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The Screws Tighten on Benoît Battistelli as His Departure is Just Two Seasons Away, Media Still Largely Complicit

Posted in Europe, Patents at 2:37 am by Dr. Roy Schestowitz

Heise EPO sign
Photo credit/source: Heise

Summary: A roundup of recent developments and scarce media coverage regarding the EPO, where several national holidays are being ‘stolen’ from staff and nobody outside the EPO seems to care

SEVERAL people told us about yesterday’s article from Stefan Krempl, who is familiar with EPO matters. He wrote about these for years. It’s a very interesting article from Heise and many thanks to Stefan Krempl, an excellent journalist who does cover real EPO issues (not many in the German media are doing this).

“…many thanks to Stefan Krempl, an excellent journalist who does cover real EPO issues…”SUEPO has not mentioned (or noticed) it yet, but SUEPO is likely to translate such a report, which also contains many links within it. Here is a purely automated translation. They don’t mince words:

European Patent Office: union calculates in 95 theses with the top authorities

The employee representation SUEPO has freely distributed a manifesto on social strife at the European Patent Office after Luther. The allegations against management range from deafness to the workforce to nepotism.

In keeping with the day of the Reformation, the International Trade Union in the European Patent Office SUEPO on Tuesday after Martin Luther ” struck” 95 theses at the headquarters of the authority in Munich. In the six-page paper, which is available online, the employee representation raises serious allegations against the management and especially against the incumbent boss Benoît Battistelli . This made the organization “deaf and blind to the worries” of the workforce and pursued their representatives disciplinary . Such a confrontation course is “doomed to fail”.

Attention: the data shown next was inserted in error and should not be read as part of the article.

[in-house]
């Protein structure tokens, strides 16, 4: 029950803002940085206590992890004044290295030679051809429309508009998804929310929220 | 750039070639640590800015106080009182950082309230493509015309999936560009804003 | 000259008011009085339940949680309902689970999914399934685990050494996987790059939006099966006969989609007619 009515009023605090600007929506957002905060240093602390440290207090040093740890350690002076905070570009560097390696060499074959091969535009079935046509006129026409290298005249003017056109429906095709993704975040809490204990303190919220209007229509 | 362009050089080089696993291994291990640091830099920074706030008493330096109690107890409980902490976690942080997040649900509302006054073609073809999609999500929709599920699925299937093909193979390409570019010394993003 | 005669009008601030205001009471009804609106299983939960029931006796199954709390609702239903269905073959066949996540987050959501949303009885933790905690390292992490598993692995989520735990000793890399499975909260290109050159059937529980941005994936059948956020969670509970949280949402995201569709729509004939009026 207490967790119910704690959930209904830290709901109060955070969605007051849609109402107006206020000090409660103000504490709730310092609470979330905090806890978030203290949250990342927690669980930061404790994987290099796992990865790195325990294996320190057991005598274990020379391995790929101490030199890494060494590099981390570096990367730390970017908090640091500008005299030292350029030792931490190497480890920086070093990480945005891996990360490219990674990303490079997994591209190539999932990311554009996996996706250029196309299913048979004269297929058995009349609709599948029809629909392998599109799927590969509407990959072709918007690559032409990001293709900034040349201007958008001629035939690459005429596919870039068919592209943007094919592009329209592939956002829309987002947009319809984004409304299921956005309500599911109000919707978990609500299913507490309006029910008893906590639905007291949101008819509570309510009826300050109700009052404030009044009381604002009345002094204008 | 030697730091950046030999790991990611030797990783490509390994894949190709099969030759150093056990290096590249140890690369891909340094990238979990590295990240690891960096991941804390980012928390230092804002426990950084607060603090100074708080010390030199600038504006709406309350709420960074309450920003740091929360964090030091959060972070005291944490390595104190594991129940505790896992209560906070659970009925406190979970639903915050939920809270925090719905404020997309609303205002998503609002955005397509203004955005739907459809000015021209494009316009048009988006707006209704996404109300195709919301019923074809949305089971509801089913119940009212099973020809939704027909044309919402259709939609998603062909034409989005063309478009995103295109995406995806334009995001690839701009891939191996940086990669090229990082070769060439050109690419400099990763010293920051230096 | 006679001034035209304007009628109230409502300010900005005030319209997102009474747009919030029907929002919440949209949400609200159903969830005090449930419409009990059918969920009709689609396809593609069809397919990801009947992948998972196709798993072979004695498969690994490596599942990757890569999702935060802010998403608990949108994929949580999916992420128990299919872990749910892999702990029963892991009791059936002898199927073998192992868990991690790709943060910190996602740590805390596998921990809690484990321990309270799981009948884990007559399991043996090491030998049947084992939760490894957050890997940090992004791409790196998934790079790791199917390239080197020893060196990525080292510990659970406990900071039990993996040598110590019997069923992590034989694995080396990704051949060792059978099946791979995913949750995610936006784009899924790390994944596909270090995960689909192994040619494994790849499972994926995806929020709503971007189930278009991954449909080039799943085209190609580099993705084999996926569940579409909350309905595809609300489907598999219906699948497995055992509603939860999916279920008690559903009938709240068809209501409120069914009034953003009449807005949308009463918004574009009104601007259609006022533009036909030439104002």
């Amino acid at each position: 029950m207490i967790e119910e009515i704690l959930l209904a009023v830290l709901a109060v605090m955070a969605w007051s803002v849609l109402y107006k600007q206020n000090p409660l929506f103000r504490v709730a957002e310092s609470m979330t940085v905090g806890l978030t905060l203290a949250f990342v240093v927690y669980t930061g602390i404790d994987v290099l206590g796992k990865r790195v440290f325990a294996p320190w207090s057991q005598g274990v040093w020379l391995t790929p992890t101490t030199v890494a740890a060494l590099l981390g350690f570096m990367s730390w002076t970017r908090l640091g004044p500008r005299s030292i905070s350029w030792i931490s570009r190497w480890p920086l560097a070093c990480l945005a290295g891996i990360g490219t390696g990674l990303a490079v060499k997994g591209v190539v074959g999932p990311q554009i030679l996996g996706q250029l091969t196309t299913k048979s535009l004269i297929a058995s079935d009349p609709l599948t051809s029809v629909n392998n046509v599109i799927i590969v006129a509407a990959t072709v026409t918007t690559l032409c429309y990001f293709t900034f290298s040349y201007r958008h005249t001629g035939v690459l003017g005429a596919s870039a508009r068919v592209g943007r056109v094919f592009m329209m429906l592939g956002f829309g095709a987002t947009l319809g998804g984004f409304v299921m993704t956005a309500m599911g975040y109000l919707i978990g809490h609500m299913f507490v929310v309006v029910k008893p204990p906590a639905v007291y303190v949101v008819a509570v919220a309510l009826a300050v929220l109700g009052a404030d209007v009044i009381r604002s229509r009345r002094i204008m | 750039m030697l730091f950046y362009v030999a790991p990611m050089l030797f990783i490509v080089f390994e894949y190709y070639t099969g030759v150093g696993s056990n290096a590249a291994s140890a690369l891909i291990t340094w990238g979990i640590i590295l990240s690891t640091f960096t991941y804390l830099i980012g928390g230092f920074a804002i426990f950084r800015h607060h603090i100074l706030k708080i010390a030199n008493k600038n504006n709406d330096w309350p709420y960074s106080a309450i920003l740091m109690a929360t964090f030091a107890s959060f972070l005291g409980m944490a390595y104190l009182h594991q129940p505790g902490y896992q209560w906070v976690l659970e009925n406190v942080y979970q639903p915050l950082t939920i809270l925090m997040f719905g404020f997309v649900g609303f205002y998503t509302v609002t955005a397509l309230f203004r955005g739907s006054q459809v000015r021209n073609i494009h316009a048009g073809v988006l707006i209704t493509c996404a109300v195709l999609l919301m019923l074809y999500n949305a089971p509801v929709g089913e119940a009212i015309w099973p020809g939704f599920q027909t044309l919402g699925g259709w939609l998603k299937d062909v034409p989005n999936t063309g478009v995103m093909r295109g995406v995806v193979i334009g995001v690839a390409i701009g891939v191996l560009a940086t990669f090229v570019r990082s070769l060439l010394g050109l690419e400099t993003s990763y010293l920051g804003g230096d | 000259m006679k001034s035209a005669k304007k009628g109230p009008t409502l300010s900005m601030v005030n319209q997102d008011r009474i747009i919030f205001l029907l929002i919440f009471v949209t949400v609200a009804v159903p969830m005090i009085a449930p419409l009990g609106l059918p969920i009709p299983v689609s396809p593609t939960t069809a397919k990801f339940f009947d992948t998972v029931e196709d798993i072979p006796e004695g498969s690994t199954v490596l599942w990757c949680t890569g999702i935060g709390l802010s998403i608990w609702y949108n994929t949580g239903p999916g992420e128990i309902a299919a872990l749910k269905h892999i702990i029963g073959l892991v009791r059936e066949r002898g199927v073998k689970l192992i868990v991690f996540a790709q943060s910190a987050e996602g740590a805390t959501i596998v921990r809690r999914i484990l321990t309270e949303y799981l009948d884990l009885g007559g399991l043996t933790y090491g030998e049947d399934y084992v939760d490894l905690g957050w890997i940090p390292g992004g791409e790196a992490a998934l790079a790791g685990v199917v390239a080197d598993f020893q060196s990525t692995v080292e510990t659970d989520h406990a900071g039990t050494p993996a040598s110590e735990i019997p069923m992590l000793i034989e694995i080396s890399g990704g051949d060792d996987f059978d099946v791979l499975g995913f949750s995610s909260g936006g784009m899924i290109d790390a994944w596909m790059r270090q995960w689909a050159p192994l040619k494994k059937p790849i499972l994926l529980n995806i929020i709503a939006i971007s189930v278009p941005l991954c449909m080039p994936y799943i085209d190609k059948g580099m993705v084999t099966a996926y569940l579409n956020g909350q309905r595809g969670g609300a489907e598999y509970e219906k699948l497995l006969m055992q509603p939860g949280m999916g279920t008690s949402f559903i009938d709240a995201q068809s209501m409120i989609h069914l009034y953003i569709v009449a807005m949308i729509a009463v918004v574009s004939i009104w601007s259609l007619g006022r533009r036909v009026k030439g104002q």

At the heart of the criticism is headed by Battistelli with an established appraisal system that focuses on productivity and “demands higher numbers every year” . Such an approach creates false incentives and “leads to excessive work pressure,” which in turn also causes superficiality and errors, thus hindering higher efficiency . Erroneously granted patents, in turn , unlawfully hindered competition and were a favorite food for trolls . Among them suffer the European economy as a whole and especially the middle class.

From servant to principal director

The core task of the European Patent Office ( EPO ) is, in accordance with the European Patent Convention ( EPC ), the “substantive and formal review” of applications, the union stresses. This should not be neglected to increase the productivity and income of the EPO and its contracting states. Aggravating added was nepotism: The closest confidants of the President have risen in a short time from ordinary administrative staff to chief directors. They would have approved themselves by changing the career system “significant salary increases” and professional freedoms. His own salary and the surcharges and reimbursements paid to him kept Battistelli secret.